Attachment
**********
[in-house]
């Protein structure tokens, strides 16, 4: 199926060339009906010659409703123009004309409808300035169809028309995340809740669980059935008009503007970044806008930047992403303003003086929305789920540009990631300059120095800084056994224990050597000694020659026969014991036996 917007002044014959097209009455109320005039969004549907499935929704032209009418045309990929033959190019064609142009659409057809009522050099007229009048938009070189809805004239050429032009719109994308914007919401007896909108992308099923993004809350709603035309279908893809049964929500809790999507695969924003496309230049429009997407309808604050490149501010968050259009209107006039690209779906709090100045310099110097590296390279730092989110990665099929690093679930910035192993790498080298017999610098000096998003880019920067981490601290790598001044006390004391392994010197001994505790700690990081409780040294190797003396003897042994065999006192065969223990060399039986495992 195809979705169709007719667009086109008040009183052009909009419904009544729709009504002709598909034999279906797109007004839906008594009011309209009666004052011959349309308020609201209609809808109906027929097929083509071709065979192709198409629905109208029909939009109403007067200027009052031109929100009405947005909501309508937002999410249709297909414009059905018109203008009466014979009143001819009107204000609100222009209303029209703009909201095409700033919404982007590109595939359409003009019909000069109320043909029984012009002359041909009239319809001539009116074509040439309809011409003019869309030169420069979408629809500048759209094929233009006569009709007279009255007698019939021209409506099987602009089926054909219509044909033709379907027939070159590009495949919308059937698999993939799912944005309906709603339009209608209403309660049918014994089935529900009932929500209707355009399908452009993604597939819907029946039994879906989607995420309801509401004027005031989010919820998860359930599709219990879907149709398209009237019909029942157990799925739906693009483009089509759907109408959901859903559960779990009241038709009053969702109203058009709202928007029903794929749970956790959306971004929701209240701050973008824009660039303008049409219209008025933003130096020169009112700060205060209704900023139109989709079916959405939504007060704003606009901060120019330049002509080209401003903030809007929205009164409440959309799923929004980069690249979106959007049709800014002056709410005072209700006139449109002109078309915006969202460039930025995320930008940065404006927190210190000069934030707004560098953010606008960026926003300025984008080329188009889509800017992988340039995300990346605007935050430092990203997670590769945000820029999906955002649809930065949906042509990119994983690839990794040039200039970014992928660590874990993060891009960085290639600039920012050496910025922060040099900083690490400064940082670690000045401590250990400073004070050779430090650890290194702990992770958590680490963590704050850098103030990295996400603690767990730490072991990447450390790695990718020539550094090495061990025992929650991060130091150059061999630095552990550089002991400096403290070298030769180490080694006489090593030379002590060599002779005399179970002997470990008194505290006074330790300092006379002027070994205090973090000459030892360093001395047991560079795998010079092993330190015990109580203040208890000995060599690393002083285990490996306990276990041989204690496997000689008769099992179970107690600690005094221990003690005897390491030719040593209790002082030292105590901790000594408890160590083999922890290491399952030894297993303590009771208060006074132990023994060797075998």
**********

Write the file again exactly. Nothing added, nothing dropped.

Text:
[in-house]
């Protein structure tokens, strides 16, 4: 199926060339009906010659409703123009004309409808300035169809028309995340809740669980059935008009503007970044806008930047992403303003003086929305789920540009990631300059120095800084056994224990050597000694020659026969014991036996 917007002044014959097209009455109320005039969004549907499935929704032209009418045309990929033959190019064609142009659409057809009522050099007229009048938009070189809805004239050429032009719109994308914007919401007896909108992308099923993004809350709603035309279908893809049964929500809790999507695969924003496309230049429009997407309808604050490149501010968050259009209107006039690209779906709090100045310099110097590296390279730092989110990665099929690093679930910035192993790498080298017999610098000096998003880019920067981490601290790598001044006390004391392994010197001994505790700690990081409780040294190797003396003897042994065999006192065969223990060399039986495992 195809979705169709007719667009086109008040009183052009909009419904009544729709009504002709598909034999279906797109007004839906008594009011309209009666004052011959349309308020609201209609809808109906027929097929083509071709065979192709198409629905109208029909939009109403007067200027009052031109929100009405947005909501309508937002999410249709297909414009059905018109203008009466014979009143001819009107204000609100222009209303029209703009909201095409700033919404982007590109595939359409003009019909000069109320043909029984012009002359041909009239319809001539009116074509040439309809011409003019869309030169420069979408629809500048759209094929233009006569009709007279009255007698019939021209409506099987602009089926054909219509044909033709379907027939070159590009495949919308059937698999993939799912944005309906709603339009209608209403309660049918014994089935529900009932929500209707355009399908452009993604597939819907029946039994879906989607995420309801509401004027005031989010919820998860359930599709219990879907149709398209009237019909029942157990799925739906693009483009089509759907109408959901859903559960779990009241038709009053969702109203058009709202928007029903794929749970956790959306971004929701209240701050973008824009660039303008049409219209008025933003130096020169009112700060205060209704900023139109989709079916959405939504007060704003606009901060120019330049002509080209401003903030809007929205009164409440959309799923929004980069690249979106959007049709800014002056709410005072209700006139449109002109078309915006969202460039930025995320930008940065404006927190210190000069934030707004560098953010606008960026926003300025984008080329188009889509800017992988340039995300990346605007935050430092990203997670590769945000820029999906955002649809930065949906042509990119994983690839990794040039200039970014992928660590874990993060891009960085290639600039920012050496910025922060040099900083690490400064940082670690000045401590250990400073004070050779430090650890290194702990992770958590680490963590704050850098103030990295996400603690767990730490072991990447450390790695990718020539550094090495061990025992929650991060130091150059061999630095552990550089002991400096403290070298030769180490080694006489090593030379002590060599002779005399179970002997470990008194505290006074330790300092006379002027070994205090973090000459030892360093001395047991560079795998010079092993330190015990109580203040208890000995060599690393002083285990490996306990276990041989204690496997000689008769099992179970107690600690005094221990003690005897390491030719040593209790002082030292105590901790000594408890160590083999922890290491399952030894297993303590009771208060006074132990023994060797075998």